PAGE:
Thursday, September 30, 2010

On marriage

I don't write much about Shawn on my blog because, really, what is there to say? He is so constant, so steady, so ready to rub a foot, or change a diaper, or squash a spider, it would seem like bragging.

Husbandness is Shawn. Shawn was born to be a husband. My husband, such a gift.

He is quiet but thoughtful. He is intelligent and modest. He is expressive but reserved. Shawn loves fatherhood like I love motherhood and we have joined together almost seamlessly as parents.

He lets me plan for Christmas tree placement in September. When I mentally move our family to London for a year, he goes with it and even helps me decide whether we'll store our furniture or sell it. Shawn eats fake meat on pizzas and on tacos with a smiling gulp.

Tonight, Shawn went to Birdy's to see Trampled by Turtles and I wanted to go but sitter money always seems frivolous and it was a late show (9p.m. start--yes, I am OLD), and it just didn't come together. I kinda miss weeknight dates to smokey bars to hear traveling bands with my blue eyed sweetie. I like seeing him navigate the crowd to find us a suitable spot to watch the show only to work his way right back to fetch me a beer. I love the way he'll drum his fingers on my shoulder sort of off beat when he really gets into the music. Shawn introduced me to bluegrass--a music I have come to love--and I like to see new bands with him.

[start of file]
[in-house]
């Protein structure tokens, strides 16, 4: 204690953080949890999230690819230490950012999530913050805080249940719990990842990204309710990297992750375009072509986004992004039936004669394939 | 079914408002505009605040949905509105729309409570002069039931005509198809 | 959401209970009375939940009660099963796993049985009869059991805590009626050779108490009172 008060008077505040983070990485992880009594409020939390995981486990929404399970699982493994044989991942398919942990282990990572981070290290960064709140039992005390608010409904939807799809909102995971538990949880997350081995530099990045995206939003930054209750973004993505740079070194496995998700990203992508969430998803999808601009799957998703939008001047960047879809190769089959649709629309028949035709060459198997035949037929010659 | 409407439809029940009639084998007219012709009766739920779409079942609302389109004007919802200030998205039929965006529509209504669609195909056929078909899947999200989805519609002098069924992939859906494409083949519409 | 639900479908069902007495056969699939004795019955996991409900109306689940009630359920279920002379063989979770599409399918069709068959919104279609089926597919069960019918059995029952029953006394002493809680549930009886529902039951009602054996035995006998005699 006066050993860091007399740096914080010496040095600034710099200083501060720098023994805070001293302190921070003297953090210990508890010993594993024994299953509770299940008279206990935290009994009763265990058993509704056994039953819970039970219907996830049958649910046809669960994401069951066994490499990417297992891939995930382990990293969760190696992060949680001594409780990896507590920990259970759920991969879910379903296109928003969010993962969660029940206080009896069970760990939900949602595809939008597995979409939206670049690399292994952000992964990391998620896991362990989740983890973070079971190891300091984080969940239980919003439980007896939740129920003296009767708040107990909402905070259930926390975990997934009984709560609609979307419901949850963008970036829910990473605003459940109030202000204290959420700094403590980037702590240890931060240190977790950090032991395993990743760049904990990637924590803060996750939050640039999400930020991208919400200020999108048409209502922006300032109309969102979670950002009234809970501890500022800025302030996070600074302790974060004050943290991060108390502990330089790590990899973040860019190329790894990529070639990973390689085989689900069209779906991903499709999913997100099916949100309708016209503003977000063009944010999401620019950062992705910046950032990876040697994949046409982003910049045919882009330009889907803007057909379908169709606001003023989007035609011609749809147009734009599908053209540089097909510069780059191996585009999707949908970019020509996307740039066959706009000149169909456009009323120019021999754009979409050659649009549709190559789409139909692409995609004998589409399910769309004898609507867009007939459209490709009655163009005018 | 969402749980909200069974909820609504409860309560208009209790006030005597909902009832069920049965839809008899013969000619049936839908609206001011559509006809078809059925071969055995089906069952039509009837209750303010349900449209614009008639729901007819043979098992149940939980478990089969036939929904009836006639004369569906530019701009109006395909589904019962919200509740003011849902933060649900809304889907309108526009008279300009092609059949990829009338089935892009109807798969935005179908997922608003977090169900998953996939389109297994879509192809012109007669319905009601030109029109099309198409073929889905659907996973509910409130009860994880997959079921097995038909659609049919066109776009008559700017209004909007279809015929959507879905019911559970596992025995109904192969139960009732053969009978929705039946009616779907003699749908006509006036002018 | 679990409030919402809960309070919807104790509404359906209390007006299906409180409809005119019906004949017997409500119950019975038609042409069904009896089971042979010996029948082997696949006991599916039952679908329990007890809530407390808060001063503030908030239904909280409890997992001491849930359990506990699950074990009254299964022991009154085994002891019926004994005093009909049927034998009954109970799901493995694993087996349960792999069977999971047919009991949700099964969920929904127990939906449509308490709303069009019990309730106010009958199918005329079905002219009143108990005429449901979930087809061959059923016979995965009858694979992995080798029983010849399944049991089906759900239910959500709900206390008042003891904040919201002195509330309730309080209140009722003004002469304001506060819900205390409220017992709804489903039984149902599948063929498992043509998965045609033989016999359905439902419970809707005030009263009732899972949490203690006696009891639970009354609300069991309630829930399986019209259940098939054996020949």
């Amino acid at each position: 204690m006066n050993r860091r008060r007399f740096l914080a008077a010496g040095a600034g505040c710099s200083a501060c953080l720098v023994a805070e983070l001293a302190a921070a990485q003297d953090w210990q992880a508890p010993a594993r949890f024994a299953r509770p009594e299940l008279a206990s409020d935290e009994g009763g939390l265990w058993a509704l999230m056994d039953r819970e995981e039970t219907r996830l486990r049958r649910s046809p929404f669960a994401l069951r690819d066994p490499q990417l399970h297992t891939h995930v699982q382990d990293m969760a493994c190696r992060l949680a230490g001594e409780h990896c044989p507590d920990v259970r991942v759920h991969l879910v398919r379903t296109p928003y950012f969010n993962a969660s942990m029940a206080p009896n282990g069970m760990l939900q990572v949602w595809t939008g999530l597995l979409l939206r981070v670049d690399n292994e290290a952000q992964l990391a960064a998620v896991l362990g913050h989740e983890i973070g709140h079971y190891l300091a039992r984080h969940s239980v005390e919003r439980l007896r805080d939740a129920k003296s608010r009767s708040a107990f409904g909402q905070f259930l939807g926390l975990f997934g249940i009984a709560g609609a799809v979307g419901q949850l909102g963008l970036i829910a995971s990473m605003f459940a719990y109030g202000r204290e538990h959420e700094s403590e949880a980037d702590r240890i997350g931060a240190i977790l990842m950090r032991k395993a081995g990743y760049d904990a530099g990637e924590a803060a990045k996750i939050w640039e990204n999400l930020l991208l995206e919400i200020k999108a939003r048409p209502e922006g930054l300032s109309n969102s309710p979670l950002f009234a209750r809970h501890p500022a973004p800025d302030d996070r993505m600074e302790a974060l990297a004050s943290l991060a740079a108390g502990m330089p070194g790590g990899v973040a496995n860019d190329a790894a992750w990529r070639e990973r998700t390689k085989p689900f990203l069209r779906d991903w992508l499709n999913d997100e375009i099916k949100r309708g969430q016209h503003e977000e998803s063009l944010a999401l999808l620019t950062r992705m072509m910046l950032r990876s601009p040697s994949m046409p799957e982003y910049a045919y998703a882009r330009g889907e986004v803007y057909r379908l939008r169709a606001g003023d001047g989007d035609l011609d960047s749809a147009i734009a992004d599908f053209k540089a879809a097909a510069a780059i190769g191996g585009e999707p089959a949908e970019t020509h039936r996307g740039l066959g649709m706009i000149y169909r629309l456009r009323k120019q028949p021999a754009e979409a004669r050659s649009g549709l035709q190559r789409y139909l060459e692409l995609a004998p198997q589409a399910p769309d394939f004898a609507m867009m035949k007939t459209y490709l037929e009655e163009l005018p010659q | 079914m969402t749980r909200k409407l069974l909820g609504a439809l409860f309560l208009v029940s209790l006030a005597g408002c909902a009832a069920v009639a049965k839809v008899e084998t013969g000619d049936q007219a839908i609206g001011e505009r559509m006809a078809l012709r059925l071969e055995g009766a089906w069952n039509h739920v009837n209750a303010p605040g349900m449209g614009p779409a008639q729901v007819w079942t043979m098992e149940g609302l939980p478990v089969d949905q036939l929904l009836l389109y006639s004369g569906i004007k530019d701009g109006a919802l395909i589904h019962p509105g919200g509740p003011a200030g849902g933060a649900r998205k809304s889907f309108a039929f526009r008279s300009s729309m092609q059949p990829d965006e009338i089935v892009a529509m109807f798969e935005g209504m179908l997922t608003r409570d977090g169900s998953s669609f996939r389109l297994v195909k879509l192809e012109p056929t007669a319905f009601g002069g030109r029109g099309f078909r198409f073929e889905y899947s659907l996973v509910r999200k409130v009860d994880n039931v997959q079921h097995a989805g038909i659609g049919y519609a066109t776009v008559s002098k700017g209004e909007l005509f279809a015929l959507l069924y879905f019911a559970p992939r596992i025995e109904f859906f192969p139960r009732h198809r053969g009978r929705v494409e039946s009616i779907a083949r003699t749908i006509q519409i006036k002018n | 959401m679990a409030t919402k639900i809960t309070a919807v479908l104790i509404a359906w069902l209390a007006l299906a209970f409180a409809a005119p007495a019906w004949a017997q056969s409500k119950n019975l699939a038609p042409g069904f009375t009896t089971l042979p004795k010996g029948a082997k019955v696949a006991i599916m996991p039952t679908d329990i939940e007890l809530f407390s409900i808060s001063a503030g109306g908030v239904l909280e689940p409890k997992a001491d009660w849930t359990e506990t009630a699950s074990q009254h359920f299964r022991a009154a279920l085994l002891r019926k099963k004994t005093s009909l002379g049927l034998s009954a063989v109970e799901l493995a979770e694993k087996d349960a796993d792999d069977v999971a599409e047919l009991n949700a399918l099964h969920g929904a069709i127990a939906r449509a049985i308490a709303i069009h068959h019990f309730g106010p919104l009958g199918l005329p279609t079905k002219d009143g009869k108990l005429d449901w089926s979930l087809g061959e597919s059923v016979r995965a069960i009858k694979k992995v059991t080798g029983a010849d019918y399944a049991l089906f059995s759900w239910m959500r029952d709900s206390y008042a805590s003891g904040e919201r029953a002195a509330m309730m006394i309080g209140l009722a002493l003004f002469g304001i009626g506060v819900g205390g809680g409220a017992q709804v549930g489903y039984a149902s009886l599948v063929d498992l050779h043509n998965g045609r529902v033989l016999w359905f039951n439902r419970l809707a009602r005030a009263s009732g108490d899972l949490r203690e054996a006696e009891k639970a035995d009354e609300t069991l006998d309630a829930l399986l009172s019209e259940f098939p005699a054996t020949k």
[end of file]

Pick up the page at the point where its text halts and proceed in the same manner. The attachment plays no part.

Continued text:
I hope he's having fun. In the meantime, I am going to fall asleep in the shape of an X on the bed. I need some consolation, after all.

Friday, September 24, 2010


Like many conversations I begin, this blog will start with this sentence:

So I was listening to NPR yesterday and I heard the most interesting story.

It was about these physicists in Colorado who did actual tests on Einstein's theory of relativity by using an amazingly sensitive clock to measure time on a quickly moving train. What they found was that Einstein was right (of course) and time is not constant. The clock on the high speed train found time moved just a teeny-tiny bit more slowly than the stationary clock. How much more slowly? About 18 zeros after the decimal point of a second more slowly. Not a lot, but a bit.

This news is promising however. Because regular time is just going too damn fast. I think I'd be willing to become the Boxcar Kids if it meant a little longer at bedtime. More snuggles, more books, more talks about our day together.

I would take 18 zeros after the decimal point worth of more walks through the neighborhood.

Even though I'm growing weary of nursing in public, with my big girl baby, I know that those nursing snuggles are winding down so an extra billionth of a second would probably be welcome.

I wouldn't turn down an extra moment watching her take in a fall parade.

18 zeros after the decimal place wouldn't be close to enough time to drink in Violet's new love for dressing herself.

I'm going to hold out hope that these physicists will be able to translate 18 zeros after the decimal into some meaningful extra time for those of us watching our babies grow up too fast.

Sunday, September 19, 2010


It has been so dry here for the last two months, I feel like I am living out west again. Everyone's yards are brittle, the leaves are starting to turn brown and drop, and the farmers are calling it a year. So when the skies finally do open up, if only for a moment or two, rather than running inside to hide, we run outside to play! Yay, rain!